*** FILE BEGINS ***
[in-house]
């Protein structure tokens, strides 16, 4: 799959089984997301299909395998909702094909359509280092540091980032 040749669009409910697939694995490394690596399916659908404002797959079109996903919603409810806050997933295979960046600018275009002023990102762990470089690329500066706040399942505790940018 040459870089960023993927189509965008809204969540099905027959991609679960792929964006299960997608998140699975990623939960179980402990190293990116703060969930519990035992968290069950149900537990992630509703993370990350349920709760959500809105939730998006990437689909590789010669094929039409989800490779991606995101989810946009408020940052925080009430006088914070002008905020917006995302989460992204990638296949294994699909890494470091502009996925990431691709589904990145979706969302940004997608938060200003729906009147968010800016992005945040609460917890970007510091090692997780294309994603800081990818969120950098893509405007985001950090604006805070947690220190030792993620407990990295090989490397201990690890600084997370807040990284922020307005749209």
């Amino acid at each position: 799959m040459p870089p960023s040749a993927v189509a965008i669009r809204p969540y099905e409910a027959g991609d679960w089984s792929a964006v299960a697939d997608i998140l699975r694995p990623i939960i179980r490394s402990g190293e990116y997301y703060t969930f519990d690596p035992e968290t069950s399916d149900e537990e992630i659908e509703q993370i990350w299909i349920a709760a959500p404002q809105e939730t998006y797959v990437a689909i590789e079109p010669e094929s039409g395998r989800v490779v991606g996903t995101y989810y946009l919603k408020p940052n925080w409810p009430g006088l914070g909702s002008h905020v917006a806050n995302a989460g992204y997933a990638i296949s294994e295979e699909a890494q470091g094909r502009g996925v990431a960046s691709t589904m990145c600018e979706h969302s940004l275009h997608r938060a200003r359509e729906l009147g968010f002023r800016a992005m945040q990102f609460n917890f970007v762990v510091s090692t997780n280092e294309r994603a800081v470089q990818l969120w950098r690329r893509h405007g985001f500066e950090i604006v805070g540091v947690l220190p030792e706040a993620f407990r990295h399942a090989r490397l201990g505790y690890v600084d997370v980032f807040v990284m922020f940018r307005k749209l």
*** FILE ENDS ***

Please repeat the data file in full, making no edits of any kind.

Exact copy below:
[in-house]
């Protein structure tokens, strides 16, 4: 799959089984997301299909395998909702094909359509280092540091980032 040749669009409910697939694995490394690596399916659908404002797959079109996903919603409810806050997933295979960046600018275009002023990102762990470089690329500066706040399942505790940018 040459870089960023993927189509965008809204969540099905027959991609679960792929964006299960997608998140699975990623939960179980402990190293990116703060969930519990035992968290069950149900537990992630509703993370990350349920709760959500809105939730998006990437689909590789010669094929039409989800490779991606995101989810946009408020940052925080009430006088914070002008905020917006995302989460992204990638296949294994699909890494470091502009996925990431691709589904990145979706969302940004997608938060200003729906009147968010800016992005945040609460917890970007510091090692997780294309994603800081990818969120950098893509405007985001950090604006805070947690220190030792993620407990990295090989490397201990690890600084997370807040990284922020307005749209």
């Amino acid at each position: 799959m040459p870089p960023s040749a993927v189509a965008i669009r809204p969540y099905e409910a027959g991609d679960w089984s792929a964006v299960a697939d997608i998140l699975r694995p990623i939960i179980r490394s402990g190293e990116y997301y703060t969930f519990d690596p035992e968290t069950s399916d149900e537990e992630i659908e509703q993370i990350w299909i349920a709760a959500p404002q809105e939730t998006y797959v990437a689909i590789e079109p010669e094929s039409g395998r989800v490779v991606g996903t995101y989810y946009l919603k408020p940052n925080w409810p009430g006088l914070g909702s002008h905020v917006a806050n995302a989460g992204y997933a990638i296949s294994e295979e699909a890494q470091g094909r502009g996925v990431a960046s691709t589904m990145c600018e979706h969302s940004l275009h997608r938060a200003r359509e729906l009147g968010f002023r800016a992005m945040q990102f609460n917890f970007v762990v510091s090692t997780n280092e294309r994603a800081v470089q990818l969120w950098r690329r893509h405007g985001f500066e950090i604006v805070g540091v947690l220190p030792e706040a993620f407990r990295h399942a090989r490397l201990g505790y690890v600084d997370v980032f807040v990284m922020f940018r307005k749209l």